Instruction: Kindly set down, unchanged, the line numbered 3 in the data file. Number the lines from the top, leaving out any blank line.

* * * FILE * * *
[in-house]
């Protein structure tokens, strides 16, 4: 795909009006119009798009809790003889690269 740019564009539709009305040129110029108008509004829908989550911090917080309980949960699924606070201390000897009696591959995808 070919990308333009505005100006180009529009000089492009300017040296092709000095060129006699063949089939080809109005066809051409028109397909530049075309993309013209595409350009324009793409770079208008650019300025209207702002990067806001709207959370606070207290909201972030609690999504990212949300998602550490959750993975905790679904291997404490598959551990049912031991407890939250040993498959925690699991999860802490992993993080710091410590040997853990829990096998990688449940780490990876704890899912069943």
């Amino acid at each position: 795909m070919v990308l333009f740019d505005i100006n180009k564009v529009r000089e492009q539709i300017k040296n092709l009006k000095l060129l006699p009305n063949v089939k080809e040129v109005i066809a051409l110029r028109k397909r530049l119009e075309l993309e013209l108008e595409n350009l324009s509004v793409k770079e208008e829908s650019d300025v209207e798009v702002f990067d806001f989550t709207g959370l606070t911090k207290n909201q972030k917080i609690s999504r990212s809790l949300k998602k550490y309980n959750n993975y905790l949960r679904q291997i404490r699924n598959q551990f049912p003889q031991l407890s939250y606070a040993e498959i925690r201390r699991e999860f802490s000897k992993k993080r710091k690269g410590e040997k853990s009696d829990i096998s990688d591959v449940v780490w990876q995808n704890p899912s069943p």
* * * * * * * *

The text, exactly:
């Amino acid at each position: 795909m070919v990308l333009f740019d505005i100006n180009k564009v529009r000089e492009q539709i300017k040296n092709l009006k000095l060129l006699p009305n063949v089939k080809e040129v109005i066809a051409l110029r028109k397909r530049l119009e075309l993309e013209l108008e595409n350009l324009s509004v793409k770079e208008e829908s650019d300025v209207e798009v702002f990067d806001f989550t709207g959370l606070t911090k207290n909201q972030k917080i609690s999504r990212s809790l949300k998602k550490y309980n959750n993975y905790l949960r679904q291997i404490r699924n598959q551990f049912p003889q031991l407890s939250y606070a040993e498959i925690r201390r699991e999860f802490s000897k992993k993080r710091k690269g410590e040997k853990s009696d829990i096998s990688d591959v449940v780490w990876q995808n704890p899912s069943p």